Friday, November 2, 2012

PCA in the ED is Brilliant and Horrible

Management of acute pain in the Emergency Department is frequently inadequate.  Considering the practice environment, the ebb and flow of workload, and the heterogenous presentations, this is not surprising.  On the inpatient side of things, many patients with acute, severe pain receive patient-controlled analgesia.  So, this is a randomized, controlled trial of PCA vs. conventional, untitrated boluses in the ED.

And, they were successful in demonstrating significant trends towards better, faster pain control and increased patient satisfaction with the PCA.  Both groups received the same total amount of morphine, but the dynamics by which patients were able to self-titrate their pain control resulted in improved pain relief.

Unfortunately, there are some flaws with this study.  This multi-center study only managed to enroll 96 patients in a one-year timeframe – probably the number we could aggressively enroll at my institution in a week.  There is no mention of adverse events – which is significant, because PCA medication variances are renowned on the inpatient side as significant sources of morbidity.  And, finally, they don't measure any of the other operational variables that are important – cost, time to set up, etc.

Patient-controlled analgesia may yet have a role in the ED – and studies like this help keep the flame alive – but significant hurdles remain.

"A Randomized Controlled Trial of Patient-Controlled Analgesia Compared with Boluses of Analgesia for the Control of Acute Traumatic Pain in the Emergency Department"

Wednesday, October 31, 2012

Arrhythmogenic Right Ventricular Dysplasia

In young Emergency Department patients with syncope, most of the time, testing is minimal.  Generally, the only universal testing is a pregnancy test and/or an electrocardiogram.

We've gotten pretty good at understanding the "life-threatening" causes of syncope in young adults diagnosed by electrocardiography, including:
 - Wolff-Parkinson-White Syndrome
 - Hypertrophic Obstructive Cardiomyopathy
 - Brugada Syndrome
 - Congenital Long QT

But there's always more, and Arrhythmogenic Right Ventricular Dysplasia is one of those "more" that seems not to be on everyone's lists.  ARVD is a genetically-inherited abnormality in cardiac desmosomes that leads to fibrofatty deposition in the right ventricle.  It is currently estimated to result in ~5% of the sudden cardiac deaths in adults under age 65, secondary to sustained monomorphic ventricular tachycardia.  The characteristic EKG finding to look out for is, unfortunately, quite subtle – the "epsilon wave".  These waves are most prominent in V1-V3, and manifest as sharp upward deflections from baseline at the conclusion of the QRS complex.

Very few Emergency Department presentations mix the high-risk needle-in-the-haystack with the low-risk like young adults with syncope, so it's important to stay alert for these rare ECG findings.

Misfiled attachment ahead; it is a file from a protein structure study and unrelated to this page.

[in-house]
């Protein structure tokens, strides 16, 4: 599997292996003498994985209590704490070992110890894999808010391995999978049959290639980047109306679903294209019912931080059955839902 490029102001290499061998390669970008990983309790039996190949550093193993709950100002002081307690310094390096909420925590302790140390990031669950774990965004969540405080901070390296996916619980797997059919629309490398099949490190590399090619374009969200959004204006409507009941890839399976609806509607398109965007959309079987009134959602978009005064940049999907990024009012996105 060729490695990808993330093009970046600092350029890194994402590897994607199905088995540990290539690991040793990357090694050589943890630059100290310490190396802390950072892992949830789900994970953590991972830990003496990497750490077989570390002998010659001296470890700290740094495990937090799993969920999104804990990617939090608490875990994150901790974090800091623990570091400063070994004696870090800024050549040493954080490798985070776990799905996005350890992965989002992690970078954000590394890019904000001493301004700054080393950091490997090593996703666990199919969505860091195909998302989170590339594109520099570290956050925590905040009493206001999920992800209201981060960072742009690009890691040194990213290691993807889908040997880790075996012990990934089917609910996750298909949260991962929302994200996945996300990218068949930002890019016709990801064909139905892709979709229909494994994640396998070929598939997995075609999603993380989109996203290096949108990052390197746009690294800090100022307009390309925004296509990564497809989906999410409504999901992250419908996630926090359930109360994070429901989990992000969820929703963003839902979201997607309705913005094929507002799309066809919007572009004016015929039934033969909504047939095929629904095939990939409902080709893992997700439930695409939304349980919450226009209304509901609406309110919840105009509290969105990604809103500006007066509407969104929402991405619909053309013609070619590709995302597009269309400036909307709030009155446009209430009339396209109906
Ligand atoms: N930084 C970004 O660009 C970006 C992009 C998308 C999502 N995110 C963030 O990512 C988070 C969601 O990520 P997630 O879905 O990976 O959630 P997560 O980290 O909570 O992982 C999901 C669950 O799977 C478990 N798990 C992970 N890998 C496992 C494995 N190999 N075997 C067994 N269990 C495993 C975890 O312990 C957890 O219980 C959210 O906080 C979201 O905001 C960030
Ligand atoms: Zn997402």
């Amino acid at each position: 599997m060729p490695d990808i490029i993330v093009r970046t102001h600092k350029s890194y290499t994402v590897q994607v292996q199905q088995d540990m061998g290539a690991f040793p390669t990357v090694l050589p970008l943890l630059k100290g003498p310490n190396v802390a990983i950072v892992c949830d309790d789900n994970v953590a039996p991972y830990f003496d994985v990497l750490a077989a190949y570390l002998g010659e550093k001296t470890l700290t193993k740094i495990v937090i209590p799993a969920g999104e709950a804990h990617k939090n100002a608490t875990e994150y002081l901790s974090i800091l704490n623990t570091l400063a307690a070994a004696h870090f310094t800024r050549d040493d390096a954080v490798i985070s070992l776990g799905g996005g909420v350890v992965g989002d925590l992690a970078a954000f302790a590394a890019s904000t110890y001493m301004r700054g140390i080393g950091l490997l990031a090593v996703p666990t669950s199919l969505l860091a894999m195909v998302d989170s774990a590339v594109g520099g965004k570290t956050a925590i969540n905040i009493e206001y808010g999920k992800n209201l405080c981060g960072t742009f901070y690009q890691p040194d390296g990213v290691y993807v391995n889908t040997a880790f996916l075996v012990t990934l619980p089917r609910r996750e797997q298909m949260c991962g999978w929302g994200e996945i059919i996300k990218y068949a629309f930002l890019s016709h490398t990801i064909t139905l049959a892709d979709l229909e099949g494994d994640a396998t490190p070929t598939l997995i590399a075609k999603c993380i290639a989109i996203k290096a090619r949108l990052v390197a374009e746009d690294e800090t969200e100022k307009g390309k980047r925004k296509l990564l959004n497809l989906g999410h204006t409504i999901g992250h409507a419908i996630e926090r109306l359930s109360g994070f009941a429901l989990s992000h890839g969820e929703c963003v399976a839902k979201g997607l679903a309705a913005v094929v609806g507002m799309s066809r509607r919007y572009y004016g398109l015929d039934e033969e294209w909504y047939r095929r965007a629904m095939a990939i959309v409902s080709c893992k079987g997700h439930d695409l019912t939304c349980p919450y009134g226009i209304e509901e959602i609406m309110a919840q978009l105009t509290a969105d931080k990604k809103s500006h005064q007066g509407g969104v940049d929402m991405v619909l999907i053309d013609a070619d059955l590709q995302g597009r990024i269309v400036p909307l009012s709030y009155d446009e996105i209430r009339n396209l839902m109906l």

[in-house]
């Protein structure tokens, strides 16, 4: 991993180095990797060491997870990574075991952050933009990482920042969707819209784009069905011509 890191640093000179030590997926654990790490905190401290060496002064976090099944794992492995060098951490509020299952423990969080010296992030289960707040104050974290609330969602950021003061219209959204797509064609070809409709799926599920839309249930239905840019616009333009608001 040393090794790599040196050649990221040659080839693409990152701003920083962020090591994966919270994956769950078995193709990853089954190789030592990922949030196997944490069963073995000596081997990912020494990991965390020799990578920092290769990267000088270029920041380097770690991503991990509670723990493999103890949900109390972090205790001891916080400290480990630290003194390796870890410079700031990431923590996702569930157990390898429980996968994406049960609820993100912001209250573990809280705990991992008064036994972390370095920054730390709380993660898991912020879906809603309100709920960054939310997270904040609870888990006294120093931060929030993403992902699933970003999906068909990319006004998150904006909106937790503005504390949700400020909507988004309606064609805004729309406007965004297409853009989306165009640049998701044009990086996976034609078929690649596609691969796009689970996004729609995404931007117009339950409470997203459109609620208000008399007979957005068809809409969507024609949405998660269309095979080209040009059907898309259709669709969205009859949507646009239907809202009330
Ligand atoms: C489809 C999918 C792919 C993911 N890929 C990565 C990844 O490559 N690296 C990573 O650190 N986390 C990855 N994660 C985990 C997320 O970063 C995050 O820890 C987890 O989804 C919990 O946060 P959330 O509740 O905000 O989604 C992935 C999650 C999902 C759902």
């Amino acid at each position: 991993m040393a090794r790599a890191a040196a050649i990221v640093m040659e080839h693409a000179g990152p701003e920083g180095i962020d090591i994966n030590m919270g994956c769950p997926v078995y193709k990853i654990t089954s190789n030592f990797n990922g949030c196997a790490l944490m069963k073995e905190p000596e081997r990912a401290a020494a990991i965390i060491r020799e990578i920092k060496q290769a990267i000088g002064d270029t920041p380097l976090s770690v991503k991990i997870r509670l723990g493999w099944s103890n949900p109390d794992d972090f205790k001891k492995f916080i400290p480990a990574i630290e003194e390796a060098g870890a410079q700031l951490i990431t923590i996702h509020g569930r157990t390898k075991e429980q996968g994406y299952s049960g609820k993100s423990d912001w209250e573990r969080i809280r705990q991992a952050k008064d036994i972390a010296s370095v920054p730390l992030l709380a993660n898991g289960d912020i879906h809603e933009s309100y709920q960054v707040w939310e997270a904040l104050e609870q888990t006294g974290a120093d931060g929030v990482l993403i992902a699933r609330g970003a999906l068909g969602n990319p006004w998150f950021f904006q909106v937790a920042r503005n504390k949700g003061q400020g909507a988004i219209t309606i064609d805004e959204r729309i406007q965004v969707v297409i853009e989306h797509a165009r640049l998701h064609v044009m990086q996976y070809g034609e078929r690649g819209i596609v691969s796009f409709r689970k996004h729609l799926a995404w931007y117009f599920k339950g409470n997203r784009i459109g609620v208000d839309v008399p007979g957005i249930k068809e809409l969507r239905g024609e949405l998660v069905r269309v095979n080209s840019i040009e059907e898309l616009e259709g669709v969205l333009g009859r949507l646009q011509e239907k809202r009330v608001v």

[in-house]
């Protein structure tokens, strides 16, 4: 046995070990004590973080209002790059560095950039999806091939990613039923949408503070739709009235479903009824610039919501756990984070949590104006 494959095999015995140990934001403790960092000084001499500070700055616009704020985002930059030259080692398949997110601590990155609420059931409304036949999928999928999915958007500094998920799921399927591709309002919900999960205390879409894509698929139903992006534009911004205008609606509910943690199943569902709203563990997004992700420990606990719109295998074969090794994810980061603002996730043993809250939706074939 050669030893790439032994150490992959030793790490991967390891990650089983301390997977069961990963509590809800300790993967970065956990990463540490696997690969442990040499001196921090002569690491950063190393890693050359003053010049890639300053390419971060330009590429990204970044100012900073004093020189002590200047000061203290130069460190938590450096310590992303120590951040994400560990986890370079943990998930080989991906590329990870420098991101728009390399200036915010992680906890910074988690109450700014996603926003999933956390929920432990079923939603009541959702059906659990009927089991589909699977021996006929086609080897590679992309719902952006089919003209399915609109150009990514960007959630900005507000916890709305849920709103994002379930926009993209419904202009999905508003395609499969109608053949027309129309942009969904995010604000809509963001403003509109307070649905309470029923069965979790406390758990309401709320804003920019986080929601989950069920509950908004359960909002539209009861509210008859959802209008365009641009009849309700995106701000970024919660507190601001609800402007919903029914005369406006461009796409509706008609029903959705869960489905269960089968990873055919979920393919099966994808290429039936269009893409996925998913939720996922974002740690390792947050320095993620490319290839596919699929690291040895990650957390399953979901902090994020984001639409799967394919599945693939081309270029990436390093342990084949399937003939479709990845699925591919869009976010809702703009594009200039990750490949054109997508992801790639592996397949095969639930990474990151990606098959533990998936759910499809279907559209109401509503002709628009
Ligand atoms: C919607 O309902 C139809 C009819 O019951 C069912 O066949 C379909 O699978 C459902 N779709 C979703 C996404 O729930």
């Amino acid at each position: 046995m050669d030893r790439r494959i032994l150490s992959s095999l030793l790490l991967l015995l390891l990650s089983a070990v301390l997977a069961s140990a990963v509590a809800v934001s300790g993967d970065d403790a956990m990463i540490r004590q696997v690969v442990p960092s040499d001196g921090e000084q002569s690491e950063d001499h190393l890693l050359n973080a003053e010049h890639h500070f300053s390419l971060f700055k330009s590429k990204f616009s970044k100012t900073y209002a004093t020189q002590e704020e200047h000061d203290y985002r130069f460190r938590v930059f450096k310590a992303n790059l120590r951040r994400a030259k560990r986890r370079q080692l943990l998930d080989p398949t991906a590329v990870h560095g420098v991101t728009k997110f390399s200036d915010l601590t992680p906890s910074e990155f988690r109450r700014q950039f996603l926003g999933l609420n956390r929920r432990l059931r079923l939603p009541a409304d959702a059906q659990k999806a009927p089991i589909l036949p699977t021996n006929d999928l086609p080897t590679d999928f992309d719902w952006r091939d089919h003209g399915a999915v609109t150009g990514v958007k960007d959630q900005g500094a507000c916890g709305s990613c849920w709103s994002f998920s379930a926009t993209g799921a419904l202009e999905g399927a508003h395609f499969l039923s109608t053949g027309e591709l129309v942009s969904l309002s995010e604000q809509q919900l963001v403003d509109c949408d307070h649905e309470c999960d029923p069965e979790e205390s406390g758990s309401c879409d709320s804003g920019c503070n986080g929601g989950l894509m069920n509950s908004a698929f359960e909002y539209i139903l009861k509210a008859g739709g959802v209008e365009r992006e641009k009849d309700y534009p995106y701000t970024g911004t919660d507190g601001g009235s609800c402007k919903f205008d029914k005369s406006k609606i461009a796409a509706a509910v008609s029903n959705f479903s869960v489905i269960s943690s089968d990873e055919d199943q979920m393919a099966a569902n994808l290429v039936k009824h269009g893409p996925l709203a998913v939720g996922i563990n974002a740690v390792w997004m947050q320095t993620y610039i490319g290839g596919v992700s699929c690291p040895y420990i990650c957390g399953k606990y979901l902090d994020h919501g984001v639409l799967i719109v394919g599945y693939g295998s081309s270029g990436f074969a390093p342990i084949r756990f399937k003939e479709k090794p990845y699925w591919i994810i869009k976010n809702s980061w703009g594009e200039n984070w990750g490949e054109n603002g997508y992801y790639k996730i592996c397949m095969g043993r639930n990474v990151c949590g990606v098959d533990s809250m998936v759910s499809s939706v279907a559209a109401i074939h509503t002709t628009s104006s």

"Impact of new electrocardiographic criteria in arrhythmogenic cardiomyopathy"

Monday, October 29, 2012

Still Overpromising Benefit of PCI After Cardiac Arrest

The folks in France have been promoting PCI universally after cardiac arrest for quite some time.  It's an appealing concept – when you look at subgroups of out-of-hospital cardiac arrest, there's a significant portion of folks who clearly have a primary cardiac cause, and clearly will benefit from emergency or early PCI.

However, this study inappropriately tries to make the case for all patients to receive PCI and therapeutic hypothermia after out-of-hospital cardiac arrest.  This is a retrospective, cohort study spanning eight years of resuscitation, coordinated between Paris, France and Seattle, Washington.  They used vital records follow-up to determine patient status for each OHCA patient surviving to hospital discharge, and then looked for associations between survival and whether they received PCI or hypothermia in-house.  The most absurd statement is as follows:
"A beneficial survival association was evident among those with and without ST-elevation MI. This finding is provocative given the current debate about whether patients without evidence of ST elevation following resuscitation can benefit from PCI and should undergo early and routine coronary catheterization."
Retrospective studies such as this suffer from substantial selection bias, in which the patients who are selected for particular therapies have interactions and confounders that simply cannot be controlled or adjusted.  Patients benefit from PCI when they have a disease process amenable to intervention – and this is clearly not every cardiac arrest patient. The patients in this study who received PCI – and hypothermia – likely had specific features that identified them to treating physicians as candidates to benefit from these therapies.

The reasonable conclusion from the data presented is exactly that – cardiac arrest patients that have specific features that make them candidate for these therapies will benefit.  PCI following cardiac arrest should not be considered to be "routine".

"Long-Term Prognosis Following Resuscitation From Out of Hospital Cardiac Arrest - Role of Percutaneous Coronary Intervention and Therapeutic Hypothermia"